It’s a systemic, deep-rooted problem. And it’s complicated by the fact that many ‘no’ voters feel powerless about so many things—they don’t control the cost of gas or groceries, they can’t find a new job, but they can say no to a bond issue. They can rationalize it by saying kids ‘don’t need’ fancy new amenities.

You can understand why charter schools, put up quickly and initially funded by for-profit CMOs, have curb appeal in rural areas.

The saddest comment came from a woman who noted that the school was the ‘beating heart’ of this tiny town. That, I think, is what this comes down to. We have lost our appreciation for place-based education, for having a common purpose of making things better for the next generation. We’ve been encouraged to focus on ourselves.

We have political role models whose greatest accomplishments have come from cheating others, on full display this week.

All politics are local—and there’s nothing more local than a school bond issue. I’m glad my friend shared her disappointment and resentment, because she lives there, too, and is part of the community. Today was Parent-Teacher conference day, and she posted a cheery message about how important it is to know more about her students. This is what democracy looks like–saying your piece, then moving ahead. It’s what we did on Tuesday.

She’ll survive. I have my doubts about public education.sad-505857_960_720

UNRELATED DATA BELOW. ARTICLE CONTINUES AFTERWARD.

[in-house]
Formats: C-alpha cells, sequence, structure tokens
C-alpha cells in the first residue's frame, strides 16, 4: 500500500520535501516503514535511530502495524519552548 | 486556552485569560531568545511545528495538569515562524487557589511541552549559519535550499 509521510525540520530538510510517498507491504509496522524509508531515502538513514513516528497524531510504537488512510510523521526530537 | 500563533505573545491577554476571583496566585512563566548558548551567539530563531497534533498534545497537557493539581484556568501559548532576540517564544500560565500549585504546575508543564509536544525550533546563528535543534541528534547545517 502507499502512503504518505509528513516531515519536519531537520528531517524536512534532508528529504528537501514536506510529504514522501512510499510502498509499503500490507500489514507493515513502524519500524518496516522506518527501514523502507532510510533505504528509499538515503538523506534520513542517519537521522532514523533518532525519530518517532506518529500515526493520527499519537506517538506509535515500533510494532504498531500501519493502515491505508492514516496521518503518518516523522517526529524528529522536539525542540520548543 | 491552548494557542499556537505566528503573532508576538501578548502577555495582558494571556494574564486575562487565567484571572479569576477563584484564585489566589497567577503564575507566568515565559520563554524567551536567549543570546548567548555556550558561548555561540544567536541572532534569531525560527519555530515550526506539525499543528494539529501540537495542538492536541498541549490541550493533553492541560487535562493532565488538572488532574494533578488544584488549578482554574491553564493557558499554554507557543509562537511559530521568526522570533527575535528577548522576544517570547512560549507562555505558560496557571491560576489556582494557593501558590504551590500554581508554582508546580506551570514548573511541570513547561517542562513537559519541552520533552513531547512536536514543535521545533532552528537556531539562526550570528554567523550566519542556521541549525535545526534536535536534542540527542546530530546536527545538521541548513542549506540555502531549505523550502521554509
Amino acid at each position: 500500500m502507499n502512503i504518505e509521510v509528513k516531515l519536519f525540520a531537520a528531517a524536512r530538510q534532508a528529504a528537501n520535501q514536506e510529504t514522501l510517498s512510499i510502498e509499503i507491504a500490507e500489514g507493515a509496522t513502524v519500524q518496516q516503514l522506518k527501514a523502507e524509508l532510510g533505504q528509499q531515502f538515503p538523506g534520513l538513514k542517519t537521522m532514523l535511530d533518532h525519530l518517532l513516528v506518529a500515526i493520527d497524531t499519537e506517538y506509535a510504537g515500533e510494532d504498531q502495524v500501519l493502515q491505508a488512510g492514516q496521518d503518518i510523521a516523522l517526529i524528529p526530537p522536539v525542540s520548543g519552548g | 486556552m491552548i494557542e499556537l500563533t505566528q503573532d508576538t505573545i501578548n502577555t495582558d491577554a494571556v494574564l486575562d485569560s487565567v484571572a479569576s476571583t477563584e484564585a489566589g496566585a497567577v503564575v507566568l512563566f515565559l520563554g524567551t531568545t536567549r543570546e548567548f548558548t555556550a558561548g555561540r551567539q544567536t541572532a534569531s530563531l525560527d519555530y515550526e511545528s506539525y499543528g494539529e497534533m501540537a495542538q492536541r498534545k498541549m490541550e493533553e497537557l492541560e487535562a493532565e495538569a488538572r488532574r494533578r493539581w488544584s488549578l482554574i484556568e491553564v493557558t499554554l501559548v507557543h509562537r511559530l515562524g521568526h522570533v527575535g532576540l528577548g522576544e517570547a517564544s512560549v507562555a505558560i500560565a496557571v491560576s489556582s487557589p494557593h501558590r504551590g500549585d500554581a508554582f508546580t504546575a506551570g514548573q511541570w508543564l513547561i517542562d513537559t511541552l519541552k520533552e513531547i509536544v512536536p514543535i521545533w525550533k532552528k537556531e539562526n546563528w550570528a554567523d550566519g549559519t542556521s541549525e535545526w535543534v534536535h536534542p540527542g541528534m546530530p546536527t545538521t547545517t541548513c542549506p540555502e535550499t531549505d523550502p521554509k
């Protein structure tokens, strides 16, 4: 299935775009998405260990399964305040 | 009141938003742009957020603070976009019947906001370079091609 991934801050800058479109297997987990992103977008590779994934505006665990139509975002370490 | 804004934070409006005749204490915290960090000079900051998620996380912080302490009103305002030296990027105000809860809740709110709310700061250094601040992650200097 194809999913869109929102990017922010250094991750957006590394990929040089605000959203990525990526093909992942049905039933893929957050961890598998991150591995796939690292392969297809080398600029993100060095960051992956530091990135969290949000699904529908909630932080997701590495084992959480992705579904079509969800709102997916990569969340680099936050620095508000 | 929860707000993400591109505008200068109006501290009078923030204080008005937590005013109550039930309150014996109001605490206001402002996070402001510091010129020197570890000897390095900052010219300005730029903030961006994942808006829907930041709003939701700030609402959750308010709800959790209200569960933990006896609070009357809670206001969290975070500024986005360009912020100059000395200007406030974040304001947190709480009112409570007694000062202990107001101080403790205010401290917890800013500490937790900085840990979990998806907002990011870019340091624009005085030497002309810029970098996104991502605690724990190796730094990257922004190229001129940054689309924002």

1. Hi Nancy,

    Thanks for this piece. Plenty of good lines in here that help shape and define what is happening.

    Our town will be having a referendum soon. I just sat in the barn with two local farmers who have heard the impending news. They both are for education, and helping kids, but money is wasted at all levels, so they’ll both be voting “no.” And when I hear how much they pay in property taxes, I get it.

    They both say there are too many administrators. What they don’t appreciate is that the Republican legislators they keep electing add “accountability” measures that require these administrators. They both have supported state legislators cutting welfare. Now the kids coming to my school bring the problems associated with poverty requiring more interventions. They both have elected officials who have channeled money away from public schools to support “for-profit” charters and vouchers. The list goes on. I get they pay too much in taxes. What I don’t think most realize is they’re electing officials who are costing them, not saving them, money.

    In the book Cloud Atlas by David Mitchell, a doctor is medicating a patient to save his life. As the story unfolds, the patient worsens, and we realize the doctor has actually been poisoning the patient, causing the symptoms, in order to kill and rob him.

    So it goes with education. Just dismantling education would cause and outcry just as the doctor murdering his victim would. So legislators are poisoning public education slowly. As it struggles, they are quick to point out they have the cures. And our constituents keep swallowing their poison.



  2. ‘What I don’t think most realize is they’re electing officials who are costing them, not saving them, money.’

    Bingo. Veteran teachers are the best observers of the impact policy has on classrooms–what gets highlighted (computer-delivered test prep) and what gets cut (music, art, social studies). In some ways, I root for sports programs to succeed (even though they’re totally not my thing), because they bring the community together, at school.

    Thanks. Great comment. I read ‘Cloud Atlas,’ too and would put it on my all-time TopTen list.



  3. Thanks, Nancy, for this post. I feel for our mutual friend and empathize with (temporary) despair. If educators didn’t support each other, too many of us feel like we would have no one in our corners.